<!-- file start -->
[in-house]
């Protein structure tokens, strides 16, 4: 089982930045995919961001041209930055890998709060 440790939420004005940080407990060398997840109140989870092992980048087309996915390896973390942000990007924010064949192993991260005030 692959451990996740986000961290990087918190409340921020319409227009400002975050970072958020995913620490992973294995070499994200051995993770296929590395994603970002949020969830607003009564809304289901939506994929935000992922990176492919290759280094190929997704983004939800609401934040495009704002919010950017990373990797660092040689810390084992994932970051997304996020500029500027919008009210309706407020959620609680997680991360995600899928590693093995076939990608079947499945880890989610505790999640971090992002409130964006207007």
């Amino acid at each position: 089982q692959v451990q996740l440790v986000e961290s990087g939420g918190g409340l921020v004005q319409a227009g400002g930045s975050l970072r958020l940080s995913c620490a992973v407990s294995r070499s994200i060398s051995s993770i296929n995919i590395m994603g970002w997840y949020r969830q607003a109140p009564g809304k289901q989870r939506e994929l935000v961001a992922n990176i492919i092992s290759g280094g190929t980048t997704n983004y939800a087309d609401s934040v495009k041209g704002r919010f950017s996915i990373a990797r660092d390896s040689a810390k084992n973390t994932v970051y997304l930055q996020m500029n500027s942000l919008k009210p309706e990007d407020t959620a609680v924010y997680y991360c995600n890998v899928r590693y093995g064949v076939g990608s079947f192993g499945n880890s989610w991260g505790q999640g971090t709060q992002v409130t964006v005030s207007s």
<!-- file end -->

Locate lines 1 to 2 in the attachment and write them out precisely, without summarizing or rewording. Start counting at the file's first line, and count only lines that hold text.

[in-house]
């Protein structure tokens, strides 16, 4: 089982930045995919961001041209930055890998709060 440790939420004005940080407990060398997840109140989870092992980048087309996915390896973390942000990007924010064949192993991260005030 692959451990996740986000961290990087918190409340921020319409227009400002975050970072958020995913620490992973294995070499994200051995993770296929590395994603970002949020969830607003009564809304289901939506994929935000992922990176492919290759280094190929997704983004939800609401934040495009704002919010950017990373990797660092040689810390084992994932970051997304996020500029500027919008009210309706407020959620609680997680991360995600899928590693093995076939990608079947499945880890989610505790999640971090992002409130964006207007």